From this work, it would appear the malignant melanoma (MM) is the most common malignant skin tumour arising on the foot by some margin. This has been reported in another study and confirms this earlier observation (4). The vast majority of MM (81%) arising on the soles with just 8% in the nail unit and the remainder on the volar surface of the toes. MM in these typically acral locations are most often the acral lentiginous melanoma (ALM) sub-type of the disease. ALM are not strongly related to sun exposure (unlike other types of melanomas) however it is not clear what their actual aetiology is.

Squamous cell carcinoma is a less common tumour on the foot, occasionally found on the soles of older adults. Many of these tumours may mimic ulcers and are frequently delayed in their diagnosis (5-7). As they are predominantly due to excessive UV exposure, they are rare on the sole of the feet. However, they can arise in areas of chronic inflammation and sites of trauma which may explain their occasional appearance in this area. Verrucous carcinoma are highly differentiated squamous cell carcinoma variants occurring mostly on the soles of the feet in older adults (8). They and are often slow growing lesions which may resemble verrucae.

It is important to state that this research was conducted at a tertiary hospital centre. The rate of malignant to benign lesions was probably elevated compared to primary care as it only included patients who had had a biopsy. Many benign lesions would be diagnosed without a biopsy in the community. Moreover, tertiary care centres are often predominantly focussed on skin cancers and pigmented lesions, and this may be reflected in the findings of this work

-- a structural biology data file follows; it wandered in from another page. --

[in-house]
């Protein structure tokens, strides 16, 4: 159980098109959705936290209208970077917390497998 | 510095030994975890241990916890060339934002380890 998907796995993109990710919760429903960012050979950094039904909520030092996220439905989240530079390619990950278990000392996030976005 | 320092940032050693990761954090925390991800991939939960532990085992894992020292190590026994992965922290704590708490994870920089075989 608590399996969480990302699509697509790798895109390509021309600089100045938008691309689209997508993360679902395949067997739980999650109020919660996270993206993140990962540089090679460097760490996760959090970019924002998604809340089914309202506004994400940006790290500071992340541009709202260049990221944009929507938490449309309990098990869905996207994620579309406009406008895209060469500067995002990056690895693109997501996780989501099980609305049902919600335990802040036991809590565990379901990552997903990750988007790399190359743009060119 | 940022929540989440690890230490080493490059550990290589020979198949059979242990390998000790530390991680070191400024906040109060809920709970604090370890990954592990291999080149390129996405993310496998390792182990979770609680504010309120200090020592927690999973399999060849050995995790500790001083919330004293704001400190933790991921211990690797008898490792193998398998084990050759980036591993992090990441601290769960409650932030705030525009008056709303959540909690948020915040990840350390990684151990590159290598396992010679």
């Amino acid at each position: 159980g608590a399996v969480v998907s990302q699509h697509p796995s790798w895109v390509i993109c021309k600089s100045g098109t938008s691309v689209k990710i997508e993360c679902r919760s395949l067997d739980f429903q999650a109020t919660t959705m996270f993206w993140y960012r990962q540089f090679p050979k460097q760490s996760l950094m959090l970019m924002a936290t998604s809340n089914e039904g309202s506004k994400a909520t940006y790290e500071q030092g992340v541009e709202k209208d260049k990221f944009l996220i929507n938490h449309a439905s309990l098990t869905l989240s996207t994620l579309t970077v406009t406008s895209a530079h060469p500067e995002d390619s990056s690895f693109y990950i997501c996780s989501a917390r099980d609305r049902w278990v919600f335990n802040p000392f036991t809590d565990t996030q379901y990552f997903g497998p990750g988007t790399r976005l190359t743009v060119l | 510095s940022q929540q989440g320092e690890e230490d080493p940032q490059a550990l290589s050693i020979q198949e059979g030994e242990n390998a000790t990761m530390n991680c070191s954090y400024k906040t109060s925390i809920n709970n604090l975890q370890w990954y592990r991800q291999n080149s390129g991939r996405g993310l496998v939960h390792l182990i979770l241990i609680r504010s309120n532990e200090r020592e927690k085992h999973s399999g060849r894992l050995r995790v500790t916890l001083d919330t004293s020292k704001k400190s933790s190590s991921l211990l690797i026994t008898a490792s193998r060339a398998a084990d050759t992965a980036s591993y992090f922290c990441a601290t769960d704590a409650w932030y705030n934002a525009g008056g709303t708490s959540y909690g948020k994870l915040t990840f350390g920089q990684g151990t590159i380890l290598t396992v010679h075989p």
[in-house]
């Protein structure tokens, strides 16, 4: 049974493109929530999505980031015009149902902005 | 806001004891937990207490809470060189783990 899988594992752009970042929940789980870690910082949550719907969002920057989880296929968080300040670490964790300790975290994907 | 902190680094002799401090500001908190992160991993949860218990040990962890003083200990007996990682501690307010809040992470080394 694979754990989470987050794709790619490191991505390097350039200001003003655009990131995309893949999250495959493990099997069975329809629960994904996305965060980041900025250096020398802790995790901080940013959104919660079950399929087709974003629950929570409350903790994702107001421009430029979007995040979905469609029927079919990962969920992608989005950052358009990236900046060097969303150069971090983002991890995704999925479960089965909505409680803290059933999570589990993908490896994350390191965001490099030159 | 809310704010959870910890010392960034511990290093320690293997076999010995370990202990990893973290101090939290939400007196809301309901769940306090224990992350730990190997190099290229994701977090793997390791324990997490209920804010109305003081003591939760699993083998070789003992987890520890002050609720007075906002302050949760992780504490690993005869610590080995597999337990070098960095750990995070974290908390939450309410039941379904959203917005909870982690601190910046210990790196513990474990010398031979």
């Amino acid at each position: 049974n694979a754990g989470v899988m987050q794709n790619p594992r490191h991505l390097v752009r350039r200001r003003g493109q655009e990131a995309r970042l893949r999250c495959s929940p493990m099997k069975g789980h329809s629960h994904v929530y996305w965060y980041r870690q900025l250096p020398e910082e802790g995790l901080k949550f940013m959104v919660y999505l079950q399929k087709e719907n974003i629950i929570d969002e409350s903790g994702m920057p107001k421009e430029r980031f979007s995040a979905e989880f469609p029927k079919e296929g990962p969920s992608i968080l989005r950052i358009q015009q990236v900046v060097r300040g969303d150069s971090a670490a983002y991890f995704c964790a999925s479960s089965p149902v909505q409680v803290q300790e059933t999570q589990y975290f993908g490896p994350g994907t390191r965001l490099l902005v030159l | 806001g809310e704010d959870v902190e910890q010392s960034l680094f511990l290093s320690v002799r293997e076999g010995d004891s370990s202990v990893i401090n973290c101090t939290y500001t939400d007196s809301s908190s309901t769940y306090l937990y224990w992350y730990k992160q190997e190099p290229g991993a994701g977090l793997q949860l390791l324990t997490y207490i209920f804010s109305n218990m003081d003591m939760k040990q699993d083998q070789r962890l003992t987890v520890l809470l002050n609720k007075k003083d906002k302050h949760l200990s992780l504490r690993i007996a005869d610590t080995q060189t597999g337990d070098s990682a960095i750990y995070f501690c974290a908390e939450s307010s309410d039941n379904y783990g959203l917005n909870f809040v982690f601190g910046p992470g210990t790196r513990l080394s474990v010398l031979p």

1. Park HK, Choi YD, Yun SJ. Clinical characteristics and differences of 802 acral tumours, categorized by anatomical sites. Clin Exp Dermatol. 2022;47(2):312-8.

2. Cantwell P, Van Dam H. Acral Amelanotic Melanoma Mimicking a Non-Healing Arterial Ulcer. Case reports in dermatology. 2019;11(1):77-81.

3. Ramakrishnaiah SB, Rajput SS, Gopinathan NS. Epidermoid Cyst of the Sole - A Case Report. J Clin Diagn Res. 2016;10(11):Pd06-pd7.

4. Barnes B, Seigler H, Saxby T, Kocher M, Harrelson J. Melanoma of the foot. J Bone Joint Surg Am. 1994;76:892-8.

5. MacIntyre K, Goodfellow T, Bristow I. Case Report: Squamous cell carcinoma or diabetic foot ulcer? Diabetic Foot Journal. 2008;11(1):22-4.

6. Mandal PK, Bhattacharyya NK, Mookerjee SK, Chaudhuri B. Primary squamous cell carcinoma with mucormycosis in a diabetic foot ulcer. J Indian Med Assoc. 2013;111(2):125-6.

7. Chiao HY, Chang SC, Wang CH, Tzeng YS, Chen SG. Squamous cell carcinoma arising in a diabetic foot ulcer. Diabetes Res Clin Pract. 2014;104(2):e54-6.

8. Gordon DK, Ponder EN, Berrey BH, Kubik MJ, Sindone J. Verrucous carcinoma of the foot, not your typical plantar wart: A case study. The Foot. 2014;24(2):94-8.